Aston Martin Cygnet
Aston Martin Cygnet
A view from Mark Ritson

Mark Ritson on Branding: the Aston Martin Cygnet is a brand abomination

Aston Martin's alliance with Toyota is a U-turn that can only damage the classic British marque.

Once in a while, a brand strategy is announced that is so stupid, so antithetical to the principles of brand management, that it takes your breath away. Ladies and gentlemen, I give you the Aston Martin Cygnet.

As the picture above reveals, this is a very different kind of Aston Martin. For starters, it's not very powerful, given its 67 horsepower engine - that's 353 horses short of the V8 Vantage. Nor does it look like an Aston Martin.

Not surprising, really, given that it is based on a Toyota platform - and not just any Toyota. The Cygnet is based on its smallest four-seater, the iQ city car.

According to Aston Martin's chief executive, Dr Ulrich Bez, the Cygnet will 'apply Aston Martin design language, craftsmanship and brand values to a new segment of the market'.

Dr Bez, have you lost your mind? Toyota is a fine company, but it makes Japanese, mass-market, economy cars. You run Aston Martin - the most English, exclusive luxury brand ever to have existed.

Reports suggest you will soon be producing 5000 Cygnets a year, making it your company's number-one production model. Your own definition of Aston Martin's DNA is a combination of power, beauty and soul.

How can a car with a lawnmower engine, which, to me, looks like a punch in the balls, and is designed in Tokyo, possibly fit within your excellent prescription of the brand?

Can you be the same Dr Bez who, barely a year ago, said: 'There is nothing in my five-year-plan that allows for sharing with other makers. We have our own technology and structure and our own platform. We do not have any reason to go and change'? Because last week, you said exactly the opposite when you announced that the Cygnet was 'made possible with the support of an organisation of Toyota's stature and capability and the intelligent design and perfect city car package of the iQ'.

There are two possible explanations for the brand abomination that is the Cygnet and the 180° change in Aston Martin's corporate strategy.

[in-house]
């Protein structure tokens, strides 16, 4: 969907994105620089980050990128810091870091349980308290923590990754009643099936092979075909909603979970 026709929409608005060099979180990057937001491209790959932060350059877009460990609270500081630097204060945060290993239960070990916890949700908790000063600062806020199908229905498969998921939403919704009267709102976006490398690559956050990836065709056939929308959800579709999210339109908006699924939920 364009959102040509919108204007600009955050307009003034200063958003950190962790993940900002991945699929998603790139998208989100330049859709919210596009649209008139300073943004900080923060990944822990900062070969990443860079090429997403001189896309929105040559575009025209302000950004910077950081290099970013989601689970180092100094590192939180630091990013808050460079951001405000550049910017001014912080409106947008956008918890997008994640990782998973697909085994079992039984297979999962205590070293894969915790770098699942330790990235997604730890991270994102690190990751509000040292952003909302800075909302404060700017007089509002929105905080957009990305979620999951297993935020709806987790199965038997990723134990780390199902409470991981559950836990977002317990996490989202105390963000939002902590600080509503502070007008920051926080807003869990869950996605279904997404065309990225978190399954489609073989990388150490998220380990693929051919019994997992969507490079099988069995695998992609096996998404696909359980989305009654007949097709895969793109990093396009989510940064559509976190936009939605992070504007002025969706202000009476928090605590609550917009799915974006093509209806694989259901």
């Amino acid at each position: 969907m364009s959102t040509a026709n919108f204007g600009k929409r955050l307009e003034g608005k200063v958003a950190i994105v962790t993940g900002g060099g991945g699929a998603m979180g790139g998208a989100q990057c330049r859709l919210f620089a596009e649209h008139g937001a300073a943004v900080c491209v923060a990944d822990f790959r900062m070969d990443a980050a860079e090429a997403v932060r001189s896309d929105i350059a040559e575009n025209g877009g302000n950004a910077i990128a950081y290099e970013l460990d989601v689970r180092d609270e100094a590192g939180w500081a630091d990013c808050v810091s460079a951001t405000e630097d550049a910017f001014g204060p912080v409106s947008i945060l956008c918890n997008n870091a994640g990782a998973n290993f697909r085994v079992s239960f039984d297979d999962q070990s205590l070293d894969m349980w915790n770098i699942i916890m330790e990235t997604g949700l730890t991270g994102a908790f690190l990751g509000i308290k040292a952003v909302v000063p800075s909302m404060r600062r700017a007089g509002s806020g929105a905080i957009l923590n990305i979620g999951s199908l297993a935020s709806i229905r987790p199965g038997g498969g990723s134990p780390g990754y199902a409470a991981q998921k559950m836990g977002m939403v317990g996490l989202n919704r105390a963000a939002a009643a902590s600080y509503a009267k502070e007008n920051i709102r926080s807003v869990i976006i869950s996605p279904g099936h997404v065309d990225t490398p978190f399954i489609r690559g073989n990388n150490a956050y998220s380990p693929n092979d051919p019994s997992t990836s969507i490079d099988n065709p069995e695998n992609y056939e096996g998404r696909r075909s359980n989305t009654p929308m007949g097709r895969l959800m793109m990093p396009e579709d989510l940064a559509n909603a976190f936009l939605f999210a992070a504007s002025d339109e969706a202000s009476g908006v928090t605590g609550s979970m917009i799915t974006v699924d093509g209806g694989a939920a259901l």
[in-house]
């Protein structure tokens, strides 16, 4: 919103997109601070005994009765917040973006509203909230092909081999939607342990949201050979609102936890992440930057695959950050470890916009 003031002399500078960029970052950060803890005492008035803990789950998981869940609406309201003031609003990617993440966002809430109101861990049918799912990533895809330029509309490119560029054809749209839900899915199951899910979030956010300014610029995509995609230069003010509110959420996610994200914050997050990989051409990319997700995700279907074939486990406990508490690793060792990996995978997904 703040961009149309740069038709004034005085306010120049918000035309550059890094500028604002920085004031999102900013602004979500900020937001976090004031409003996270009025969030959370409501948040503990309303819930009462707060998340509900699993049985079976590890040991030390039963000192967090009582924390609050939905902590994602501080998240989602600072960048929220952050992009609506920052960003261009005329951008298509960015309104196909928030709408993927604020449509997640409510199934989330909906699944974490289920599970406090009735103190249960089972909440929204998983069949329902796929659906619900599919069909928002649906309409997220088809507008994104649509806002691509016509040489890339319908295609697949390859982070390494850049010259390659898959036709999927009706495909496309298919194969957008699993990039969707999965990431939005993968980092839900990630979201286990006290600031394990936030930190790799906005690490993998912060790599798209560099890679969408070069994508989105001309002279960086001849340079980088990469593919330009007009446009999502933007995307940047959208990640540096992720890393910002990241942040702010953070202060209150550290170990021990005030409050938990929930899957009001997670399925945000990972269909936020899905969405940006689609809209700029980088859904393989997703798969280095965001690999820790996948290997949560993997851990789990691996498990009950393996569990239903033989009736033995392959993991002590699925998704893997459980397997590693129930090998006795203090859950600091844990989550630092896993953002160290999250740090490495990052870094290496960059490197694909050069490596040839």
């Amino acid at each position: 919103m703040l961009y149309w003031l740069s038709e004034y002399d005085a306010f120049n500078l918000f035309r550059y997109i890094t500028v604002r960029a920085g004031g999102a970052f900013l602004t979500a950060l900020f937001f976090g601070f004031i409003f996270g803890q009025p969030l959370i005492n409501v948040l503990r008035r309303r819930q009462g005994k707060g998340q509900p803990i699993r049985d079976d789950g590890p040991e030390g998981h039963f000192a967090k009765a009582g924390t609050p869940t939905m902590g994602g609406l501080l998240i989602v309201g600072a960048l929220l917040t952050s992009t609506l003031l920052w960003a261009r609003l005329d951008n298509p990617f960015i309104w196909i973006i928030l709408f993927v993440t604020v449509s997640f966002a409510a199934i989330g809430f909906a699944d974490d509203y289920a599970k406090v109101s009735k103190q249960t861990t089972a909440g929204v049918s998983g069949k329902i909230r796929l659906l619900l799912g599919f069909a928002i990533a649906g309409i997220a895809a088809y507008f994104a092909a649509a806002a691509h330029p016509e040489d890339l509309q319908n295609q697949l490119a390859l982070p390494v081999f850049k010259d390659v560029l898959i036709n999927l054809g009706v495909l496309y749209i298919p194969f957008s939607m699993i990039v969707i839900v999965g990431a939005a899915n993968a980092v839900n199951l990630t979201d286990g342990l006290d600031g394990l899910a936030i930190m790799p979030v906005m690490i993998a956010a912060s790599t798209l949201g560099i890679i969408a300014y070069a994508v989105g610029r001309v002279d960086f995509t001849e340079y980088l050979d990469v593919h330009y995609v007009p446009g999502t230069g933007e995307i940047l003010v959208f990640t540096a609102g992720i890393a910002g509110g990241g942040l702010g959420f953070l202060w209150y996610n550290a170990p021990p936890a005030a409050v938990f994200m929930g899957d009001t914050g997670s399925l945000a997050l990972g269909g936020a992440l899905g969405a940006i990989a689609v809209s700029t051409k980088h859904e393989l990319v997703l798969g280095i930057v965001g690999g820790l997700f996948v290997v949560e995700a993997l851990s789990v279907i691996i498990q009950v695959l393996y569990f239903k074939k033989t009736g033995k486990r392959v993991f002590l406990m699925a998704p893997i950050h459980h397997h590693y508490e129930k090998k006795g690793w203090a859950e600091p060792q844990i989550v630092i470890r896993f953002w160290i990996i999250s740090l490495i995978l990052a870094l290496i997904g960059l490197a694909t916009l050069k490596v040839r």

Maybe it has run the numbers for 2010 and is coming up short. The downturn in luxury-car orders, combined with the massive fixed costs associated with being a British car manufacturer, might mean that Aston Martin has to quickly find funds from more accessible line extensions.

If it really is short of cash, though, it should follow Ferrari's strategy of licensing multiple brand extensions for products outside the automotive category. Such additions make instant cash but, unlike line extensions such as the Cygnet, do not damage the equity of a brand in its original category.

Alternatively, Aston Martin may be moving quickly to avoid new emission standards soon to be enforced by both the EU and US authorities. Car makers will soon be penalised if their average CO2 emissions exceed a certain level.

Competitors such as Ferrari (part of Fiat) and Lamborghini (part of Audi) can use their house of brands architecture to share the excessive CO2 production of their sports cars across a range of smaller, more environmentally friendly vehicles. Aston Martin's single brand structure offers no such opportunity, but if half the cars it sold were Cygnets, with CO2 emissions of 99g/km, it could still sell its existing models, which emit four times that, without the need to develop hybrid engines.

Whether the dilemma is economic or environmental, Aston Martin cannot afford to dilute its brand and desecrate its heritage with the Cygnet. There must be another way.

Mark Ritson, PPA columnist of the year (business media), is an associate professor of marketing and consultant to some of the world's biggest brands

30 seconds on Aston Martin Cygnet

  • The prototype Cygnet is likely to go into production in the 'not too distant future', according to Aston Martin. It is expected to be priced at about £20,000.
  • According to Dr Ulrich Bez, 'When I saw the iQ, I immediately saw potential for our two companies to work together. Two days after I called [Toyota president] Akio Toyoda to discuss this, Toyota's people were visiting our factory at Gaydon. Just a few months later and we are making public our intentions.'
  • The Toyota iQ made its European debut in January. More than 25,000 have been sold so far this year. 'This collaboration represents a natural pairing of strategies: a small yet spacious package, perfect for the city driver, finished off with Aston Martin's iconic design language,' said chief executive and president of Toyota Motor Europe, Tadashi Arashima. 'The Cygnet is a good choice for the Aston Martin owner looking for that second or third car, which is luxurious and eco-conscious.'